Behavior and temperament (e.g., emotional reactivity, self-regulation) have been considered relevant to stuttering and its developmental course, but the direction of this relation is still unknown. Knowledge of behavior difficulties and temperament in childhood stuttering can improve screening and intervention. The current study examined both directions of the relationship between stuttering and behavior difficulties and temperament and between persistent stuttering and behavior difficulties and temperament across childhood.
This study was embedded in the Generation R Study, a population-based cohort from fetal life onward in the Netherlands. We analyzed data from 145 children (4.2%) with a history of stuttering (118 recovered, 27 persistent) and 3,276 children without such a history. Behavior and temperament were repeatedly assessed using parental questionnaires (Child Behavior Checklist) and Infant/Child Behavior Questionnaire between 0.5 and 9 years of age. Multiple logistic and linear regression analyses were performed.
Six-month-old children who were less able to “recover from distress,” indicating poor self-regulation, were more likely to develop persistent stuttering later in childhood (odds ratio = 2.05, 95% confidence interval (CI) [1.03, 4.05], p = .04). In the opposite direction, children with a history of stuttering showed more negative affectivity (β = 0.19, 95% CI [0.02, 0.37], p = .03) at 6 years of age than children without such a history. Stuttering persistence was associated with increased internalizing behaviors (β = 0.38, 95% CI [0.03, 0.74], p = .04) and higher emotional reactivity (β = 0.53, 95% CI [0.09, 0.89], p = .02) at the age of 9 years.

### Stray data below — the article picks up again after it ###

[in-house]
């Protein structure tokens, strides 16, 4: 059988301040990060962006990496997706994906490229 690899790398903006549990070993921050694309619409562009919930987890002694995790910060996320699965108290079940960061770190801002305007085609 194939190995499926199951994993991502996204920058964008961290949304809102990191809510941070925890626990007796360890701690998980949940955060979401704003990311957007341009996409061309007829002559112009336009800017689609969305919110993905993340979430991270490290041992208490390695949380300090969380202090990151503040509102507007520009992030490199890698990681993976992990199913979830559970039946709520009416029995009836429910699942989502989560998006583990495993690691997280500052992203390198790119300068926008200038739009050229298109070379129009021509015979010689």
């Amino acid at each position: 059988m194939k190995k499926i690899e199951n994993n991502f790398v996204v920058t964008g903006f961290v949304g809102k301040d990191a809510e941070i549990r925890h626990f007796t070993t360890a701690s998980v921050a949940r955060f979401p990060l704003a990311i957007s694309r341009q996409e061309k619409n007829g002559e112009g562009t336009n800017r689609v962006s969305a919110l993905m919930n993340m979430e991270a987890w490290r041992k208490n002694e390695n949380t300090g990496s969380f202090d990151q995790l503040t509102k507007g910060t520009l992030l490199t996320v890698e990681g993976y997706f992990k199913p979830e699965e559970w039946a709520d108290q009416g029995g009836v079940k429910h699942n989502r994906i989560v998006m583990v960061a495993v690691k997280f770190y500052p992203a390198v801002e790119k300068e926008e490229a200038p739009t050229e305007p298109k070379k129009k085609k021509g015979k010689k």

Behavior and temperament were associated with stuttering persistency—seemingly as both predictor and consequence—but did not predict a history of stuttering. We suggest that children who persist in stuttering should be carefully monitored, and if behavioral or temperamental problems appear, treatment for these problems should be offered.